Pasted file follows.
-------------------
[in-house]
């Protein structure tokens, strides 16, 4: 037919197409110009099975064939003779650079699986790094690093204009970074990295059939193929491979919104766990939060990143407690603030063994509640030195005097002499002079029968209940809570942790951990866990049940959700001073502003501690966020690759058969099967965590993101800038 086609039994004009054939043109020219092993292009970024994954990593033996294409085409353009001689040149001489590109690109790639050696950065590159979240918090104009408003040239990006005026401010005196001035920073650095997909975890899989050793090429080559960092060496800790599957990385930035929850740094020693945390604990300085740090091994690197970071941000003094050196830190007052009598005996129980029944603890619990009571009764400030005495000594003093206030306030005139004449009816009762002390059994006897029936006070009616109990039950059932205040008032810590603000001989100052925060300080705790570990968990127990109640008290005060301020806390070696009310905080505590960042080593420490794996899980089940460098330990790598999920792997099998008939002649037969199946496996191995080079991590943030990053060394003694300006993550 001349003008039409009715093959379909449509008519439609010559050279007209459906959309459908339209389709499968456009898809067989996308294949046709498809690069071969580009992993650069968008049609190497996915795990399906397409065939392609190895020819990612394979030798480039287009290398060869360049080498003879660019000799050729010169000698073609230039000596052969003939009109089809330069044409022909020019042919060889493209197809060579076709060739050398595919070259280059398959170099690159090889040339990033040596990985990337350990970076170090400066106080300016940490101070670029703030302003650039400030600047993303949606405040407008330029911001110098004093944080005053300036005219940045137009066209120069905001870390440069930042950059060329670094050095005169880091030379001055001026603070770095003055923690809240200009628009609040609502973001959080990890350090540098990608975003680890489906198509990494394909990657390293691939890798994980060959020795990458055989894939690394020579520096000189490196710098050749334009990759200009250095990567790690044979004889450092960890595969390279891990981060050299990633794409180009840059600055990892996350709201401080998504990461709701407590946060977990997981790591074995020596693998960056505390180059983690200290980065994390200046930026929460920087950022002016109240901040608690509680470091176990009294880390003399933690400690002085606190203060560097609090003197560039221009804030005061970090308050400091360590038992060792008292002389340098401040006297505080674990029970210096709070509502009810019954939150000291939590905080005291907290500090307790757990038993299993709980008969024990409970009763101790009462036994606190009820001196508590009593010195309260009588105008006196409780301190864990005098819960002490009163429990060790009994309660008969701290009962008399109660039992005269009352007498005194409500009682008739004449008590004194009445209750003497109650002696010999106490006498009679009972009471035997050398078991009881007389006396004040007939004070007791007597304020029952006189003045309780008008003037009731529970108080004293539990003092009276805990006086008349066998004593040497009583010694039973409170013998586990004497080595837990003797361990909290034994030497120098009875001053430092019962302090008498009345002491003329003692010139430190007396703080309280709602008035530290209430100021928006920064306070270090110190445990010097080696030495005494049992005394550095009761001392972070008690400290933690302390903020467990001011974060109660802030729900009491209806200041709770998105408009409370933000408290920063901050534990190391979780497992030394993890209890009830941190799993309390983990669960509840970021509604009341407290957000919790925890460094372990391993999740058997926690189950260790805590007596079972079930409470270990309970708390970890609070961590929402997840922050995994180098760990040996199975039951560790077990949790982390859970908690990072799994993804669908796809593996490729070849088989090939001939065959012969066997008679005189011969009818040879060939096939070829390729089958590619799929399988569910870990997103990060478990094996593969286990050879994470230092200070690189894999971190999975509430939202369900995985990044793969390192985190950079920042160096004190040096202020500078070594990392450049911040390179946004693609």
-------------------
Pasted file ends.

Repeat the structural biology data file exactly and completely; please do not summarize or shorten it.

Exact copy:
[in-house]
């Protein structure tokens, strides 16, 4: 037919197409110009099975064939003779650079699986790094690093204009970074990295059939193929491979919104766990939060990143407690603030063994509640030195005097002499002079029968209940809570942790951990866990049940959700001073502003501690966020690759058969099967965590993101800038 086609039994004009054939043109020219092993292009970024994954990593033996294409085409353009001689040149001489590109690109790639050696950065590159979240918090104009408003040239990006005026401010005196001035920073650095997909975890899989050793090429080559960092060496800790599957990385930035929850740094020693945390604990300085740090091994690197970071941000003094050196830190007052009598005996129980029944603890619990009571009764400030005495000594003093206030306030005139004449009816009762002390059994006897029936006070009616109990039950059932205040008032810590603000001989100052925060300080705790570990968990127990109640008290005060301020806390070696009310905080505590960042080593420490794996899980089940460098330990790598999920792997099998008939002649037969199946496996191995080079991590943030990053060394003694300006993550 001349003008039409009715093959379909449509008519439609010559050279007209459906959309459908339209389709499968456009898809067989996308294949046709498809690069071969580009992993650069968008049609190497996915795990399906397409065939392609190895020819990612394979030798480039287009290398060869360049080498003879660019000799050729010169000698073609230039000596052969003939009109089809330069044409022909020019042919060889493209197809060579076709060739050398595919070259280059398959170099690159090889040339990033040596990985990337350990970076170090400066106080300016940490101070670029703030302003650039400030600047993303949606405040407008330029911001110098004093944080005053300036005219940045137009066209120069905001870390440069930042950059060329670094050095005169880091030379001055001026603070770095003055923690809240200009628009609040609502973001959080990890350090540098990608975003680890489906198509990494394909990657390293691939890798994980060959020795990458055989894939690394020579520096000189490196710098050749334009990759200009250095990567790690044979004889450092960890595969390279891990981060050299990633794409180009840059600055990892996350709201401080998504990461709701407590946060977990997981790591074995020596693998960056505390180059983690200290980065994390200046930026929460920087950022002016109240901040608690509680470091176990009294880390003399933690400690002085606190203060560097609090003197560039221009804030005061970090308050400091360590038992060792008292002389340098401040006297505080674990029970210096709070509502009810019954939150000291939590905080005291907290500090307790757990038993299993709980008969024990409970009763101790009462036994606190009820001196508590009593010195309260009588105008006196409780301190864990005098819960002490009163429990060790009994309660008969701290009962008399109660039992005269009352007498005194409500009682008739004449008590004194009445209750003497109650002696010999106490006498009679009972009471035997050398078991009881007389006396004040007939004070007791007597304020029952006189003045309780008008003037009731529970108080004293539990003092009276805990006086008349066998004593040497009583010694039973409170013998586990004497080595837990003797361990909290034994030497120098009875001053430092019962302090008498009345002491003329003692010139430190007396703080309280709602008035530290209430100021928006920064306070270090110190445990010097080696030495005494049992005394550095009761001392972070008690400290933690302390903020467990001011974060109660802030729900009491209806200041709770998105408009409370933000408290920063901050534990190391979780497992030394993890209890009830941190799993309390983990669960509840970021509604009341407290957000919790925890460094372990391993999740058997926690189950260790805590007596079972079930409470270990309970708390970890609070961590929402997840922050995994180098760990040996199975039951560790077990949790982390859970908690990072799994993804669908796809593996490729070849088989090939001939065959012969066997008679005189011969009818040879060939096939070829390729089958590619799929399988569910870990997103990060478990094996593969286990050879994470230092200070690189894999971190999975509430939202369900995985990044793969390192985190950079920042160096004190040096202020500078070594990392450049911040390179946004693609």